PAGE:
The Fleeting Career of Justify, One of Horse Racing’s True Legends

The Fleeting Career of Justify, One of Horse Racing’s True Legends

Latest Triple Crown winner Justify has left a legacy unlike many in sports.

Updated: July 31, 2018 • 8:15 PM ET

Justify will be remembered as one of horse racing's greatest.

Usain Bolt? Tom Brady? Lindsey Vonn? Michael Jordan? Roger Federer? LeBron James? Martina Navratilova? None of these sports relics can say they’ve never lost a professional competition. Legendary horse Justify can.

He’s a magnificent thoroughbred; and really, all horses that race are. But Justify is special. The Bob Baffert-trained, California-based three-year-old stunned the racing world this past spring and into the summer by defying the history books.

Justify did something that no horse has accomplished since the late 19th century, winning the Kentucky Derby after not running as a two-year-old. Even the super horse, Secretariat, ran at that age and lost races (the 3rd place finish at the Wood Memorial in 1973 comes to mind). Like Big Red though, Justify didn’t stop there.

A garland of roses gave way to Black-eyed Susans in Baltimore at the Preakness, which in turn were traded in for white carnations at the Belmont. The crowning of the 13th Triple for a sport that has weathered world wars, diminishing television audiences and claims of impropriety from the barns to the betting windows, was a welcome sight to horse racing blue bloods and casual spectators alike.

Though he only raced six times in his short career, the son of Scat Daddy (a horse often unceremoniously wagered upon during his own bid for Derby glory – finishing 18th), his career yielded a Triple Crown, $3.7 million in prize money, not to mention netting his ownership $75 million from Coolmore Stud for the breeding rights.

Certainly not an ignominious end to a career that lasted from February to early June.

This past weekend at Del Mar racetrack, after the news broke that Justify sustained a leg injury and would not race again, he made a triumphant return. Ownership and tracks do this. Just like humans that play sports and then retire, they return to thank fans, allowing them to see their heroes for what could be the last time.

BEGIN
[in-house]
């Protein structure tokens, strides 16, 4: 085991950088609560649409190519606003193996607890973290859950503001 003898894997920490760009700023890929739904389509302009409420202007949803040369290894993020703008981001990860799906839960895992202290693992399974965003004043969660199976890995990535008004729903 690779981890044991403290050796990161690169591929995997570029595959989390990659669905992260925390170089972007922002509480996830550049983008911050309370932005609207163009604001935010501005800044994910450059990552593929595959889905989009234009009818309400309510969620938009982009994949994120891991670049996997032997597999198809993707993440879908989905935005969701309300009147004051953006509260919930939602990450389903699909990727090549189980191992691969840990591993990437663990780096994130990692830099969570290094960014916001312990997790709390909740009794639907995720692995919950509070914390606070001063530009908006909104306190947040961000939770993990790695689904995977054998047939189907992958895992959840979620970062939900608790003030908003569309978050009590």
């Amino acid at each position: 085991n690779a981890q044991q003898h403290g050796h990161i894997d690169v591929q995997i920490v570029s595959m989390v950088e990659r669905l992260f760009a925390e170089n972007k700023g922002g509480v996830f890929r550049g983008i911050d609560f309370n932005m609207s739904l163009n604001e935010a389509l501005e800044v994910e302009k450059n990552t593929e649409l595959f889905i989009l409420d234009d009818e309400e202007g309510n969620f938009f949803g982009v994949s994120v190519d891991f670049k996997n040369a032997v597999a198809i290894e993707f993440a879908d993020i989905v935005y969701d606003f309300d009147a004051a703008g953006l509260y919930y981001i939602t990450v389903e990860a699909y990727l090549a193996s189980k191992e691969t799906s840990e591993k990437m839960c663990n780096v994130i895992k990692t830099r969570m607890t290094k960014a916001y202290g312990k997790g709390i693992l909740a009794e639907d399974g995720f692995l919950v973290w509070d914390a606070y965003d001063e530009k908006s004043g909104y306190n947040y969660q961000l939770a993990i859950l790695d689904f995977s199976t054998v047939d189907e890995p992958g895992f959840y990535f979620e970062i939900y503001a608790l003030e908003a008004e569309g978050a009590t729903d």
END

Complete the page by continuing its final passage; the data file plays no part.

Once a horse moves to the breeding shed in Kentucky, it’s much more difficult for them to travel to tracks on the West Coast. Justify won’t make an appearance at the local Marriott to sign autographs 10 years from now when he can’t pay his light bill. His retirement reminds us that horses are very much like any other athletes, though. Our time with them is ever so brief.

With Justify’s retirement, imagine what a press conference with not with Bob Baffert or jockey Mike Smith would be like, but with Justify taking questions. What would the press ask? Of course, the Triple Crown champ would have to posses Mr. Ed-style abilities (for those too young to remember him, consult YouTube, it’s great).

Questions might range from: how do you think retirement will be? To, what track did you most enjoy running on? Or, which backstretch had the best fare?

To keep this line of questioning from becoming too satirical, the point is that few sports have such integral featured athletes that never have the opportunity to discourse on what they do as horse racing. How do horses feel about their sport? We know that sometimes they aren’t in a mood to run, are tired, can get distracted by the slightest thing while racing on certain days, or just don’t have their best stuff.

Certainly, the buzz along the rail and from Baffert when he paraded at Del Mar was that Justify looked ready to race. Perhaps this type of wistful want was just that: a desire to return to something that is now lost.

But, is it?

Maybe what we should have done in the first place was enjoy Justify’s meteoritic rise to the pinnacle of his sport. The journey, after all, is the important part.

As Justify well knows, all time is fleeting.

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